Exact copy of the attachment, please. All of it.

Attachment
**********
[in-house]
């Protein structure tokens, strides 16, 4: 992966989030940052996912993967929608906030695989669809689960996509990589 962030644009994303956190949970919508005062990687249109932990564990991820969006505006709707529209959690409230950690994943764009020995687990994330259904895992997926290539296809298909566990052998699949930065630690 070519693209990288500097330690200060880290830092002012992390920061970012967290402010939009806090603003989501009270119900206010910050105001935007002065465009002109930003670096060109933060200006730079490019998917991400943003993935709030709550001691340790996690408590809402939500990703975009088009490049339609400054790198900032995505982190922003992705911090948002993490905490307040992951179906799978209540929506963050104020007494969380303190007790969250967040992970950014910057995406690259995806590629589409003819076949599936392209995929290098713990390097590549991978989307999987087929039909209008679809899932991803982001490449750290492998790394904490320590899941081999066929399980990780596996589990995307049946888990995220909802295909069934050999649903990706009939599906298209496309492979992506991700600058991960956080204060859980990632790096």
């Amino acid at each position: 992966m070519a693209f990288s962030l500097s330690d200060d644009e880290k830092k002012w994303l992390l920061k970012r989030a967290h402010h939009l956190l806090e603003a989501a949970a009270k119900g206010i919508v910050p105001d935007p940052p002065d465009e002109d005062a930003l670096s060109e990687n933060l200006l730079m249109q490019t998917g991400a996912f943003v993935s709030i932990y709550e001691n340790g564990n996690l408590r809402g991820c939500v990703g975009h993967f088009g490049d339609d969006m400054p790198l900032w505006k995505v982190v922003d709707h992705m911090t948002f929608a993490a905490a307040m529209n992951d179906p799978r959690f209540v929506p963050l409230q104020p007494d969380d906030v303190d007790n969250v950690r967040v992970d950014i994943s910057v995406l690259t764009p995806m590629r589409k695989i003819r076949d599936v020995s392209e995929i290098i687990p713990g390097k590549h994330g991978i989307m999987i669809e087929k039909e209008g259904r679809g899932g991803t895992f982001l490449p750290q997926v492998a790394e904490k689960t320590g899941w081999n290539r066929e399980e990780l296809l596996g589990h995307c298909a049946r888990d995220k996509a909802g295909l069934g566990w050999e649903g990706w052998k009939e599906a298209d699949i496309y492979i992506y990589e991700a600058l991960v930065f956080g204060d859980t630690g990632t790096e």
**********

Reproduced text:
[in-house]
């Protein structure tokens, strides 16, 4: 992966989030940052996912993967929608906030695989669809689960996509990589 962030644009994303956190949970919508005062990687249109932990564990991820969006505006709707529209959690409230950690994943764009020995687990994330259904895992997926290539296809298909566990052998699949930065630690 070519693209990288500097330690200060880290830092002012992390920061970012967290402010939009806090603003989501009270119900206010910050105001935007002065465009002109930003670096060109933060200006730079490019998917991400943003993935709030709550001691340790996690408590809402939500990703975009088009490049339609400054790198900032995505982190922003992705911090948002993490905490307040992951179906799978209540929506963050104020007494969380303190007790969250967040992970950014910057995406690259995806590629589409003819076949599936392209995929290098713990390097590549991978989307999987087929039909209008679809899932991803982001490449750290492998790394904490320590899941081999066929399980990780596996589990995307049946888990995220909802295909069934050999649903990706009939599906298209496309492979992506991700600058991960956080204060859980990632790096």
């Amino acid at each position: 992966m070519a693209f990288s962030l500097s330690d200060d644009e880290k830092k002012w994303l992390l920061k970012r989030a967290h402010h939009l956190l806090e603003a989501a949970a009270k119900g206010i919508v910050p105001d935007p940052p002065d465009e002109d005062a930003l670096s060109e990687n933060l200006l730079m249109q490019t998917g991400a996912f943003v993935s709030i932990y709550e001691n340790g564990n996690l408590r809402g991820c939500v990703g975009h993967f088009g490049d339609d969006m400054p790198l900032w505006k995505v982190v922003d709707h992705m911090t948002f929608a993490a905490a307040m529209n992951d179906p799978r959690f209540v929506p963050l409230q104020p007494d969380d906030v303190d007790n969250v950690r967040v992970d950014i994943s910057v995406l690259t764009p995806m590629r589409k695989i003819r076949d599936v020995s392209e995929i290098i687990p713990g390097k590549h994330g991978i989307m999987i669809e087929k039909e209008g259904r679809g899932g991803t895992f982001l490449p750290q997926v492998a790394e904490k689960t320590g899941w081999n290539r066929e399980e990780l296809l596996g589990h995307c298909a049946r888990d995220k996509a909802g295909l069934g566990w050999e649903g990706w052998k009939e599906a298209d699949i496309y492979i992506y990589e991700a600058l991960v930065f956080g204060d859980t630690g990632t790096e």